Action needed to stop 'brutal' seabird deaths by fishing gear

The RSPB considers bycatch one of the biggest reasons for declining seabird numbers.

Vital action needed by Scottish Government to stop brutal seabird deaths by fishing gear, says RSPB iStock

The Scottish Government needs to take “vital action” to protect vulnerable seabirds from being caught and killed by fishing gear, a watchdog has said.

The Bycatch Mitigation Initiative, jointly published this week by the UK and devolved governments, outlines the damaging impact of bycatch on marine wildlife – including seabirds – in UK waters.

However, the Royal Society for the Protection of Birds (RSPB) has said that it “fails to provide the detail of commitment and action needed” to solve what it considers one of the biggest dangers to seabird lives.

Seabirds have suffered catastrophic declines across Scotland in recent decades and they continue to face an uncertain future.

A 2021 report by NatureScot highlighted that the number of breeding pairs in Scotland has fallen dramatically by 49% since the 1980s.

Concerns have been further exacerbated by the impact of the recent outbreak of avian influenza, dubbed the worst in two decades by experts.

While climate change and a decline in food sources are major reasons for this fall in numbers, RSPB has also identified bycatch as a key contributing factor.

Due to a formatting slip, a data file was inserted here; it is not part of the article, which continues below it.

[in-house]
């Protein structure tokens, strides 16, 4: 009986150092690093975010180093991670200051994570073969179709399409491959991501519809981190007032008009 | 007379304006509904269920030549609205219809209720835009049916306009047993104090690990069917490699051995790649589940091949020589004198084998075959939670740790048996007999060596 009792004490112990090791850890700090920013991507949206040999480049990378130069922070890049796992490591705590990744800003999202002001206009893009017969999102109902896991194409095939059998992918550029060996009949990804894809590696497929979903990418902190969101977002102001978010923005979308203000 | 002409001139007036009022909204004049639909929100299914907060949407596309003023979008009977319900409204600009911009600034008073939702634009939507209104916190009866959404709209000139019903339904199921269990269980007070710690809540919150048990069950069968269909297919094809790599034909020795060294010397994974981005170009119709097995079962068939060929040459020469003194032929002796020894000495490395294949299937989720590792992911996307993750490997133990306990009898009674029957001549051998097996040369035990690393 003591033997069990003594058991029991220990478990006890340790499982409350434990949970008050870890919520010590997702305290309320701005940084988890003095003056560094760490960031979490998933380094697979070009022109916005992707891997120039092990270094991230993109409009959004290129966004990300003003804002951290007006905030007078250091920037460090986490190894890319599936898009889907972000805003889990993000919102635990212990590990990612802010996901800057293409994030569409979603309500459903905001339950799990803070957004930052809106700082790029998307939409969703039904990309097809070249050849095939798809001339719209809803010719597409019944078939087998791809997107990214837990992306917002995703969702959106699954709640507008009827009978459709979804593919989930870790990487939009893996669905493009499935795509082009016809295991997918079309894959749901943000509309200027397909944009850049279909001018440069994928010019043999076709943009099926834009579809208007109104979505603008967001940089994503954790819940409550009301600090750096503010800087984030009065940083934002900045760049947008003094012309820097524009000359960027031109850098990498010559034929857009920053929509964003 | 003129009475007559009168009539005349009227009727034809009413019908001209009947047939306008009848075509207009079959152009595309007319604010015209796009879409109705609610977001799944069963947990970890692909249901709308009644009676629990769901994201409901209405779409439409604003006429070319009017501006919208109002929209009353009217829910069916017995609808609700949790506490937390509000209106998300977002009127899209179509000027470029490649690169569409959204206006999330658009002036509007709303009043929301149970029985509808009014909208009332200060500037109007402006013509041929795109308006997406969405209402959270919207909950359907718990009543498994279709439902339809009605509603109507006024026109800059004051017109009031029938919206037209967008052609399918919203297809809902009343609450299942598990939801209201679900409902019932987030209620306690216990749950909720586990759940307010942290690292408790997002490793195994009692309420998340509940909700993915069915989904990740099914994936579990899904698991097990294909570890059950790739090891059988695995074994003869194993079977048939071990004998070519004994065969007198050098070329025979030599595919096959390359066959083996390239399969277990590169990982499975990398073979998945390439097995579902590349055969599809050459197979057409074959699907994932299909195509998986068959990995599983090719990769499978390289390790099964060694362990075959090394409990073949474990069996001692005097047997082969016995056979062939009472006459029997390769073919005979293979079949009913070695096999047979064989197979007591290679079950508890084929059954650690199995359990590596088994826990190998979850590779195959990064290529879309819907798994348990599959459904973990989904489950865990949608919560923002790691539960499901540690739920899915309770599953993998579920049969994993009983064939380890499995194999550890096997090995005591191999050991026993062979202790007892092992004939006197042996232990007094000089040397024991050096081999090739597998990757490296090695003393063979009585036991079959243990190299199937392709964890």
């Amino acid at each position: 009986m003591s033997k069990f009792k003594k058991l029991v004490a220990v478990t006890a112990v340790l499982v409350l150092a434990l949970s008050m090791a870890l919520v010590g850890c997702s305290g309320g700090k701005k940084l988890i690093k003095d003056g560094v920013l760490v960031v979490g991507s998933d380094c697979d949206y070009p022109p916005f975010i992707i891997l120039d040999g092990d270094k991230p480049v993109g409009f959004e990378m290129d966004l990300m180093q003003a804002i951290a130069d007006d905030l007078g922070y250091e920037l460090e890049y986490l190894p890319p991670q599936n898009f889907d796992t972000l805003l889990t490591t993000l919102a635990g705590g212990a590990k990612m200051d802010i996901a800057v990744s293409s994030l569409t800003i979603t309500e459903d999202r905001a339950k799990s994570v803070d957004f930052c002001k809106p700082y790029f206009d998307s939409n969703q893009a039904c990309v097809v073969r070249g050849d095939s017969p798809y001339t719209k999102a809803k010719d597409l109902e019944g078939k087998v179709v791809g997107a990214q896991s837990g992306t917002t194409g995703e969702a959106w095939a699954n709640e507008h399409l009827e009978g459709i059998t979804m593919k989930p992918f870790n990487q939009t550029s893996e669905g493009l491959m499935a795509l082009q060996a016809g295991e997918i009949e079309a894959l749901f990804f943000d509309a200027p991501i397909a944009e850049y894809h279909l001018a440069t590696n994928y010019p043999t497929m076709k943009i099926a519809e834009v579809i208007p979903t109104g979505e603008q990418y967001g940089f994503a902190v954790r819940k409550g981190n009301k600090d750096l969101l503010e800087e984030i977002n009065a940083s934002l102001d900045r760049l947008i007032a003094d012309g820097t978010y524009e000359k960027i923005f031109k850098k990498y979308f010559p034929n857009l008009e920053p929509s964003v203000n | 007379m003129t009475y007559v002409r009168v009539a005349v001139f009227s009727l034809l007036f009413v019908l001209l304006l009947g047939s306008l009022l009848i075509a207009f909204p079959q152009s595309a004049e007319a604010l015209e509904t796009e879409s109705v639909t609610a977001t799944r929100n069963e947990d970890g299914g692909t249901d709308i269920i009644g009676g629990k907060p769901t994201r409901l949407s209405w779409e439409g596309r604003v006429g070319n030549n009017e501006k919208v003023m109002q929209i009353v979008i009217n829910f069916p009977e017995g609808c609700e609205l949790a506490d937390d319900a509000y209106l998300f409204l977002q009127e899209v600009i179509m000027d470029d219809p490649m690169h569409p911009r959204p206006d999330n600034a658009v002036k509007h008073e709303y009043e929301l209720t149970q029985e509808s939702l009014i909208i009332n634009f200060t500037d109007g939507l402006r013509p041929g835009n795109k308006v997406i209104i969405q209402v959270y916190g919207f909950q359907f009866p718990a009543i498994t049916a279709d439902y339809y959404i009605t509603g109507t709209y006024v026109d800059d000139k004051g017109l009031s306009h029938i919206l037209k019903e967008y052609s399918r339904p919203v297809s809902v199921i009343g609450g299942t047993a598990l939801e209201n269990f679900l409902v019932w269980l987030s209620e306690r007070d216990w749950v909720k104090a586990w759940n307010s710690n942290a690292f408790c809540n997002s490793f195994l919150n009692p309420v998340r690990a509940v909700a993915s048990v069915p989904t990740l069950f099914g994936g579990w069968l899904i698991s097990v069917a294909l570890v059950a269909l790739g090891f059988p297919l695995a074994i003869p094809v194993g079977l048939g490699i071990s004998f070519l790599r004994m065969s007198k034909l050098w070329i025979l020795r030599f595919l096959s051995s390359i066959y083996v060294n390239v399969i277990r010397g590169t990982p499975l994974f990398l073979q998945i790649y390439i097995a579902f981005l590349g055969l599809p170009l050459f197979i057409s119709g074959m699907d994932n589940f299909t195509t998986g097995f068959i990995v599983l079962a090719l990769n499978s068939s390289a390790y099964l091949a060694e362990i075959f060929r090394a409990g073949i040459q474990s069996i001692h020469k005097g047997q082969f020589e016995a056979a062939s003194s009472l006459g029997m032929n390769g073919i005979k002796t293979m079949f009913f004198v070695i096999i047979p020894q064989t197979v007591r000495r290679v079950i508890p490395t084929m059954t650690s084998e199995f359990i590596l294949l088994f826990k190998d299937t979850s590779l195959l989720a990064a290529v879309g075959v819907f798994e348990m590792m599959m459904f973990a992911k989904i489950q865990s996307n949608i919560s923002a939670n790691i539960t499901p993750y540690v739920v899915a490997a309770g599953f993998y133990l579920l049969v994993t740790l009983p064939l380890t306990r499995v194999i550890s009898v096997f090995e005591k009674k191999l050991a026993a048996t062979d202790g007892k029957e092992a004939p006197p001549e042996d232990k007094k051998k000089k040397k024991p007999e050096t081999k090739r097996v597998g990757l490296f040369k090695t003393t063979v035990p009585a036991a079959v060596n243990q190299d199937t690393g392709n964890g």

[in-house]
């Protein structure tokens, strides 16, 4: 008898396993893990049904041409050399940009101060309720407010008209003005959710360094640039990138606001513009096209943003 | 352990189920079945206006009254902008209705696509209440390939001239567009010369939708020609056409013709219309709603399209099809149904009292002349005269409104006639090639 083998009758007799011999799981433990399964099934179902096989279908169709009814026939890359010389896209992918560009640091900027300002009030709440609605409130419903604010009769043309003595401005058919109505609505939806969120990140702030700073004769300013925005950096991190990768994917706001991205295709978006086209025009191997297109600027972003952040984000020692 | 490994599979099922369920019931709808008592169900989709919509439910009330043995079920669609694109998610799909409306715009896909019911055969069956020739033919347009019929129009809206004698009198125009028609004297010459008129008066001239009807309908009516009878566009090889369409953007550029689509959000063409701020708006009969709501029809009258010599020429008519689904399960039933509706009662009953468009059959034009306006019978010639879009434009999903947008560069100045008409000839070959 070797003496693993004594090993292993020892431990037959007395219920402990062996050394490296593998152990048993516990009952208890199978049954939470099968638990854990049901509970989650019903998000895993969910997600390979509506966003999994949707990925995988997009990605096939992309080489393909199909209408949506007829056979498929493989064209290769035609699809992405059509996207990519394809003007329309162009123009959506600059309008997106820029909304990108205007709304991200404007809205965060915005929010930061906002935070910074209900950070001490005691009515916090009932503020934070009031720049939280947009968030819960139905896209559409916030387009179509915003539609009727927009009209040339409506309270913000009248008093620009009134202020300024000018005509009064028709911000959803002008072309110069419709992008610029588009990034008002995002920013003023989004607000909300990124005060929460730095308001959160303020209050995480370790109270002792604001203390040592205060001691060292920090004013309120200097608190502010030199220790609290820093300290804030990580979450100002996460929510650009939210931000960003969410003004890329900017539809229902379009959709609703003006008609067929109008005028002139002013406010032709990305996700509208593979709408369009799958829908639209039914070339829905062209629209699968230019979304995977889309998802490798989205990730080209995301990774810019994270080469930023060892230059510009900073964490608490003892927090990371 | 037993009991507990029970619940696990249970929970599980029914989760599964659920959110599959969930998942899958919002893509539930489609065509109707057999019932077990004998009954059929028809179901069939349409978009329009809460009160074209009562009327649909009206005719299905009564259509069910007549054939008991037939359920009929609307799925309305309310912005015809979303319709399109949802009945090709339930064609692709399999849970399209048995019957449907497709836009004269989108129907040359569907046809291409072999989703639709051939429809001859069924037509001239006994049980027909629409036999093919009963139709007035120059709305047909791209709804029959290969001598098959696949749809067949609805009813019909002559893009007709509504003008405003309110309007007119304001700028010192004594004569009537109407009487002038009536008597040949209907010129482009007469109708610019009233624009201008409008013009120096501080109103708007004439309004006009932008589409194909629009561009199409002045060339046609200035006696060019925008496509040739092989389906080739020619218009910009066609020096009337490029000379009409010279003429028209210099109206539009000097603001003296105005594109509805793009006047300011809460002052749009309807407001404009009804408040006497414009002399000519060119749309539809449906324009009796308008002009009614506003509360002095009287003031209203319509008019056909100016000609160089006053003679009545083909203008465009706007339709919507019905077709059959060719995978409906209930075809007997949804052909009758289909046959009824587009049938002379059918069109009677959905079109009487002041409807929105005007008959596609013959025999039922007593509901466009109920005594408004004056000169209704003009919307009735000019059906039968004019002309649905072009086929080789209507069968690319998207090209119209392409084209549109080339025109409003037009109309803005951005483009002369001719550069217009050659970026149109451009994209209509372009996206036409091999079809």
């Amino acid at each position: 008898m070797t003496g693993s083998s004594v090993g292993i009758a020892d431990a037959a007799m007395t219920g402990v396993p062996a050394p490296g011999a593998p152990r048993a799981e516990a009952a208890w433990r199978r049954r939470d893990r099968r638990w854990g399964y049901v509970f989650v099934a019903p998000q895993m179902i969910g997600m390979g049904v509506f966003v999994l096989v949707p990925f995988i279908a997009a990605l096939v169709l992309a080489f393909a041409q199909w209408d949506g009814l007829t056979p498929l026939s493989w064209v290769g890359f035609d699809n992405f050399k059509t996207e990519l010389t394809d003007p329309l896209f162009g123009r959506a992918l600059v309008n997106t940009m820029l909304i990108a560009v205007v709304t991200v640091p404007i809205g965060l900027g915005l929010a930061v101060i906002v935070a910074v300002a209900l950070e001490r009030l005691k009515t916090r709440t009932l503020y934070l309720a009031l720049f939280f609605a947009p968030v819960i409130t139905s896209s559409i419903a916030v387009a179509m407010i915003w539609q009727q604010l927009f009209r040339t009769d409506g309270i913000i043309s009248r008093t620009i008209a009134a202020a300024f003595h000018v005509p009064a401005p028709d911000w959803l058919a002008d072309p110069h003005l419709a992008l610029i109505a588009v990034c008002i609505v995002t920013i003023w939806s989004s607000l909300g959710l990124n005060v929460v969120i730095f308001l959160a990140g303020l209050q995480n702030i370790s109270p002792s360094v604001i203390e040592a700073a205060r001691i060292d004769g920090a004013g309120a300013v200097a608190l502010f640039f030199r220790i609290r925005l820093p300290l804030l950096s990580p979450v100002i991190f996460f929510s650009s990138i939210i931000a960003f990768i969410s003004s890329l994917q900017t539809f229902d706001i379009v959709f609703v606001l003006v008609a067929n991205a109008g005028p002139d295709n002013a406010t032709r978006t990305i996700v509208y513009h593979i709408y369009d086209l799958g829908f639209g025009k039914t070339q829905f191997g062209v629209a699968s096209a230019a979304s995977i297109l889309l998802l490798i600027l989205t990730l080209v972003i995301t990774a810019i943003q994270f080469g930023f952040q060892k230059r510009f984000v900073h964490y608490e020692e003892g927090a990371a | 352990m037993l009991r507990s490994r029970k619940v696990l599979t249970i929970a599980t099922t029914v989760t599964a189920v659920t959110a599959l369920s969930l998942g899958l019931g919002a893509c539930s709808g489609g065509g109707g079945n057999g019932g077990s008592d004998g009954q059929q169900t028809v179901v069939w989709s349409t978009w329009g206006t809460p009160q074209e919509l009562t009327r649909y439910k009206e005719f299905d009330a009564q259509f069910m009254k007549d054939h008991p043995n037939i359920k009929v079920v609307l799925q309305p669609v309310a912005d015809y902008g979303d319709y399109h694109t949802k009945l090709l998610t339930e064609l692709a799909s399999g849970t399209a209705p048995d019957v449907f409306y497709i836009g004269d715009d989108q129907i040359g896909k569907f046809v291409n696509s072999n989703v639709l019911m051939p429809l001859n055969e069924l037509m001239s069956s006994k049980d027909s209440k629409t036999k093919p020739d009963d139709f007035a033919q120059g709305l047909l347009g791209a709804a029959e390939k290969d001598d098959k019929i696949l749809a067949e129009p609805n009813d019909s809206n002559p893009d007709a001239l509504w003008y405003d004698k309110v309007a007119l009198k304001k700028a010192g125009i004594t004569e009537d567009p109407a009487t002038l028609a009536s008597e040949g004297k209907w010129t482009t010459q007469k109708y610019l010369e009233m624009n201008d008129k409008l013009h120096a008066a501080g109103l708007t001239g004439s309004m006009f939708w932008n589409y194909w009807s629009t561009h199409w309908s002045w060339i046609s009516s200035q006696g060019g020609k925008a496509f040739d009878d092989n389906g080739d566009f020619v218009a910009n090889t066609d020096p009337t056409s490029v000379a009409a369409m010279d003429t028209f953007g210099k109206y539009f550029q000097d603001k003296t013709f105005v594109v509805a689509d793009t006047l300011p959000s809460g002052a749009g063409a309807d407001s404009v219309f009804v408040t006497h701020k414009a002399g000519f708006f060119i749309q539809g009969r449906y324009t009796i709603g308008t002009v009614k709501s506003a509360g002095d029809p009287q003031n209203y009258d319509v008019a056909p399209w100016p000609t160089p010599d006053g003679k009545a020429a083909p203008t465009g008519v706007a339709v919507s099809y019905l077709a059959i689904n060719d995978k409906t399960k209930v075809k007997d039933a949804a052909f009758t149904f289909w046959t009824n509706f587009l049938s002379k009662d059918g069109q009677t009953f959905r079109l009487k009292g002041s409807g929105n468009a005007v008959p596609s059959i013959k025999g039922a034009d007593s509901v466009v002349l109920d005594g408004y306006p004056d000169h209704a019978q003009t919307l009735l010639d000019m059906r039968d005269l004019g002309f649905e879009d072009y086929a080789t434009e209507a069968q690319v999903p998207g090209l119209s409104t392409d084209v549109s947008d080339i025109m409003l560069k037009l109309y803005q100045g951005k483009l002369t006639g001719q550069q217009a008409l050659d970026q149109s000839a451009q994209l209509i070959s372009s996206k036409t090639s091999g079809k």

RSPB Scotland is now calling on the Scottish Government to address the “devastating yet avoidable” issue of seabird bycatch through the introduction of effective monitoring at sea, setting ambitious, timebound targets and supporting the fishing industry to develop and implement best practice mitigation measures.

“Sadly this announcement is a lost opportunity to set out a clear suite of actions that will be taken to protect seabirds from preventable and unnecessary deaths drowning on the end of fishing hooks and in nets,” said Helen McLachlan, head of marine policy for RSPB Scotland.

“Setting out and delivering a clear plan for supporting the fishing industry in mitigating and monitoring bycatch could make an instant difference to our globally important seabird colonies.”

She added: “Continued inaction on bycatch completely undermines Scotland’s special responsibility to protect and recover its internationally significant seabird populations.”

Bycatch programme manager for BirdLife International, Rory Crawford said: “Wildlife bycatch is a solvable problem and the Scottish Government must recognise this as a priority issue and deliver the necessary, world leading actions needed to end bycatch.

“Every year thousands of threatened seabirds are caught on the hooks of vessels fishing in Scottish waters. This has to stop. The RSPB have worked internationally with industry to show that cheap and simple measures can be used to save seabirds and keep fishers fishing, but our struggling seabirds cannot afford further delays.

“We are urging the Scottish Government to use the information they have at their fingertips to tackle seabird bycatch once and for all in Scottish waters.”

A Scottish Government spokesperson said: “The Scottish Government is taking the current outbreak situation very seriously and is working hard with partner organisations to progress measures to respond to the reports of increased mortality among wild bird populations.

“NatureScot has advised that there is no evidence of spread of avian influenza from poultry or gamebirds to wild birds within the UK.

“There is no evidence to support further disease control measures on game bird operation activities beyond those already in place, which includes a ban on releasing game birds in all disease control zones.”

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